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Ovolactovegetarians sounds like just another fancy word to describe how you eat. However, it is more than just some fad or complicated collection of letters. It is a kind of vegetarianism with health and environmental reasons behind its main premise.

Vegetarianism comes on different levels. This all depends on your philosophy but also on your own unique body and its reactions to the kind of food you allow yourself to eat. You might require lots of protein which can affect your meal plan if you restrict yourself from all animal byproducts which are rich in protein. Another aspect to consider would be the kinds of food available in your area.

As such, vegetarianism as a social movement can vary for different people. You can still believe in practices that are sustainable for animals and the environment while also eating the food your body needs. In particular, this article will talk about what it means to be an ovolactovegetarian, the benefits, risks, and some tips for those considering the lifestyle.

What Does it Mean to Be an Ovolactovegetarian?

Ovolactovegetarians are a subcategory of vegetarians who do not eat fish, fowl, and red meat. But unlike vegans, they do consume animal byproducts such as eggs, milk, and honey. This is with the mindset that those kinds of foods are not acquired through maltreatment or killing of animals or insects for their production.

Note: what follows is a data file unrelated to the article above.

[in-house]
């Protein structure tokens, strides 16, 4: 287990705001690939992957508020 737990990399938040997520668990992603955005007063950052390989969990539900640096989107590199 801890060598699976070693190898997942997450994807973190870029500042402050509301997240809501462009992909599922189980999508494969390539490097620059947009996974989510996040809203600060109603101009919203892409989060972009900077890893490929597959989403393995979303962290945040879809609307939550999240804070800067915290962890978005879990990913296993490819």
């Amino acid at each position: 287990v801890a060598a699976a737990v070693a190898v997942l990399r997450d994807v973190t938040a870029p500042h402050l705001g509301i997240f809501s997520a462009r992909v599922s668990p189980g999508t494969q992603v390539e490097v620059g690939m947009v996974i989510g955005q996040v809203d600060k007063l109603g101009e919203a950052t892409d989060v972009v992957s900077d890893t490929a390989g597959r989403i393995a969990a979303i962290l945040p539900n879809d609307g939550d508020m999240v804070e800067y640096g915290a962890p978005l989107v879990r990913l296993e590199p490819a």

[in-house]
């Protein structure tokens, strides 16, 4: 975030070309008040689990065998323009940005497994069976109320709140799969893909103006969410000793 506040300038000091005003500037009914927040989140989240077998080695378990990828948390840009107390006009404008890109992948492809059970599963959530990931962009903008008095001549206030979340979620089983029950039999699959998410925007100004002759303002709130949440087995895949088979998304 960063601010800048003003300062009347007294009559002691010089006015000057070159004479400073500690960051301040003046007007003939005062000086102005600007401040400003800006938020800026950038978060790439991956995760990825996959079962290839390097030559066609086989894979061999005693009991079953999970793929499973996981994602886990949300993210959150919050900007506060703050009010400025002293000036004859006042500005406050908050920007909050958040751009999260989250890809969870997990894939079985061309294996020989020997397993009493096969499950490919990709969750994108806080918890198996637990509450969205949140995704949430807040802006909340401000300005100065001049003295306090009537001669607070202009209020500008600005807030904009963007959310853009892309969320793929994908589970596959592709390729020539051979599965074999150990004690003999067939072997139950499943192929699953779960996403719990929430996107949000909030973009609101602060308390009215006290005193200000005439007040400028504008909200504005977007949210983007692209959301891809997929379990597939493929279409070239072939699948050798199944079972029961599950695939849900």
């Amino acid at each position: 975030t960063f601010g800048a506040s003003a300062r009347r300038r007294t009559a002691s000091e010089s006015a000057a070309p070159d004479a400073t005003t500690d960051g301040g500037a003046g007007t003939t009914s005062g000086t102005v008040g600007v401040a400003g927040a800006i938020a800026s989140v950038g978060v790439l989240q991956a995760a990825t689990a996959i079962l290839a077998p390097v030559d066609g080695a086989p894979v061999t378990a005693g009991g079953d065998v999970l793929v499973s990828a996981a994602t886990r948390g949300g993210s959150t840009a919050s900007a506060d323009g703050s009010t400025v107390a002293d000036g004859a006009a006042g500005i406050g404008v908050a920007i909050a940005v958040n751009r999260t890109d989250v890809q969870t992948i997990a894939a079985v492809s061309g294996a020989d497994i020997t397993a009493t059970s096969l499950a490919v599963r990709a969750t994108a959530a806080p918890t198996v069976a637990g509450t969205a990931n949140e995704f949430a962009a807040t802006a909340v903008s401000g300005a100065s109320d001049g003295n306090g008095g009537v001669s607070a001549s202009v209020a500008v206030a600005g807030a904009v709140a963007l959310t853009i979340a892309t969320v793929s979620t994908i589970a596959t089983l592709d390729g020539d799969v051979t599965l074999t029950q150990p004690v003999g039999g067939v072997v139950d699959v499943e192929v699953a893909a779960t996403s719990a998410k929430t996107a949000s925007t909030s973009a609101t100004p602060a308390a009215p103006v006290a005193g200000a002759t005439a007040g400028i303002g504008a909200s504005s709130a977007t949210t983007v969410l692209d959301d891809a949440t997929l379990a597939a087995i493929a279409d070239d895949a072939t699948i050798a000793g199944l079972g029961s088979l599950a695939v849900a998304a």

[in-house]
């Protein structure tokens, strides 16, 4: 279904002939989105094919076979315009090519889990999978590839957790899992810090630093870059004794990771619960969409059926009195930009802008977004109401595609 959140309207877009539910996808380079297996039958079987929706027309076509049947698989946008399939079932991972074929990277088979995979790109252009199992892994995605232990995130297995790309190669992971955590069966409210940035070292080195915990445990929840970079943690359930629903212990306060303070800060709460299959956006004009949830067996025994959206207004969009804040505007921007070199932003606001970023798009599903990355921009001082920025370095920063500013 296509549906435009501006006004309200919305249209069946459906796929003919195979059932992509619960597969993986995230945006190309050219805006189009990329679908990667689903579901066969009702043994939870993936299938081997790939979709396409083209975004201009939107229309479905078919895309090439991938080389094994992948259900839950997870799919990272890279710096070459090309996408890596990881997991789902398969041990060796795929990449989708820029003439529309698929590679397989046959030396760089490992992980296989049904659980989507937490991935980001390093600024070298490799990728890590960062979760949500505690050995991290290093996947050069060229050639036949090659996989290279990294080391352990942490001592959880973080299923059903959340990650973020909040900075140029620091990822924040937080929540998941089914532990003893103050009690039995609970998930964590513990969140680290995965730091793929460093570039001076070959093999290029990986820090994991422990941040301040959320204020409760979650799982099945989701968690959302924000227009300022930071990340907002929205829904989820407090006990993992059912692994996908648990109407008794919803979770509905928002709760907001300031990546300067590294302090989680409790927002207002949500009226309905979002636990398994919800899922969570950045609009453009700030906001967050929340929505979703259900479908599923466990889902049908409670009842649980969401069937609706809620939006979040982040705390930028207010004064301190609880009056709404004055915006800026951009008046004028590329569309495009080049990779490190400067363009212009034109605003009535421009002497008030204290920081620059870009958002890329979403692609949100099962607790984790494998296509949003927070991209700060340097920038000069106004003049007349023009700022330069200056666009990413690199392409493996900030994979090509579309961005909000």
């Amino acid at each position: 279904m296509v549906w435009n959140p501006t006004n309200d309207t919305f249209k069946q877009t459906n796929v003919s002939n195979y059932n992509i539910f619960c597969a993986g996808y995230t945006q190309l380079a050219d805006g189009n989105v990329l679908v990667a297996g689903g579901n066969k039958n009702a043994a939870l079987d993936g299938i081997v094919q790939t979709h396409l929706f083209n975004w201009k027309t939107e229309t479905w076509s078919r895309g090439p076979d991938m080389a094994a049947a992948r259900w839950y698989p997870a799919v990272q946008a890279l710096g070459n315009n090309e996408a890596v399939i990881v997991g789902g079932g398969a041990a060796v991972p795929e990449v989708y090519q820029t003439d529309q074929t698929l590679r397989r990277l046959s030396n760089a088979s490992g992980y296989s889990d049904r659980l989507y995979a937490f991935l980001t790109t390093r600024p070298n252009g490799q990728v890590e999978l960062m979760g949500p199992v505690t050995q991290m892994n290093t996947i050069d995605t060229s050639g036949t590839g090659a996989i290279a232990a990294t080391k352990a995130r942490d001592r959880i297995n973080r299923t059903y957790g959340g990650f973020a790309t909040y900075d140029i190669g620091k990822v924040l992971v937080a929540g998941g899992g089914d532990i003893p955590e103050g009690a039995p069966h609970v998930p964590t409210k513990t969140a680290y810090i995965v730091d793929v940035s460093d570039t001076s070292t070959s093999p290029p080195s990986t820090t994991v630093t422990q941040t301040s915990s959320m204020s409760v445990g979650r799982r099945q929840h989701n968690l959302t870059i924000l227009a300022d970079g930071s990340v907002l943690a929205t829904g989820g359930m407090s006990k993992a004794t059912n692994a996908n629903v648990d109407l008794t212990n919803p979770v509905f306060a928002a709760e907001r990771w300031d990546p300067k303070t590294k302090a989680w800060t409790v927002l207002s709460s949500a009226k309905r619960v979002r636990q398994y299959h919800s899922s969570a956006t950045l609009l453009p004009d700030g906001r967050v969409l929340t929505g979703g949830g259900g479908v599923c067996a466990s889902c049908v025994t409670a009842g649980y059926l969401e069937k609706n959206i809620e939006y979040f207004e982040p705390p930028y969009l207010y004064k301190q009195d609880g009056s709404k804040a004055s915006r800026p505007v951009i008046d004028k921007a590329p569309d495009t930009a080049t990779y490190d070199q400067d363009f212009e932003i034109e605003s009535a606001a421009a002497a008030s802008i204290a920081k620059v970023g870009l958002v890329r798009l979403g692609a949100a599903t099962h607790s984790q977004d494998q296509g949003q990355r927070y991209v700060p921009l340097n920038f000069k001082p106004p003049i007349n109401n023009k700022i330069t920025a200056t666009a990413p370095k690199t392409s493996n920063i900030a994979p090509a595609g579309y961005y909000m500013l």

The name in itself can give you a hint at what they are allowed to eat. “Ovo” means “egg” in the dying Latin language. “Lacto” comes from the Latin word that means milk. Both words reference the kind of food they eat that differentiates them from other vegetarians. Although most still opt for primarily plant-based dishes and snacks, they also have the choice to eat dairy products and eggs.

In the West, this kind of subgroup is slowly rising. Evidence can be seen with new food establishments, food delivery services, cooking materials, and online recipes, and grocery products labeled for ovolactovegetarians.

The History Behind Ovo-Lacto-Vegetarianism

Vegetarianism on its own has been practiced for thousands of years. Religion plays a role in this regard seeing as Hinduism strongly promoted solely eating plant-based substances. In this modern age, 70% of the world’s active vegetarian population are Hindu, although, the religious believers for this faith might not be so quick to jump into ovolactovegetarians because it allows for the consumption of eggs.

On the other hand, Jews and Christians who approach vegetarianism choose from going vegan or going ovo-lacto-vegetarianism. Spiritual individuals are also attracted to the lifestyle due to the desire for proper treatment of animals for food.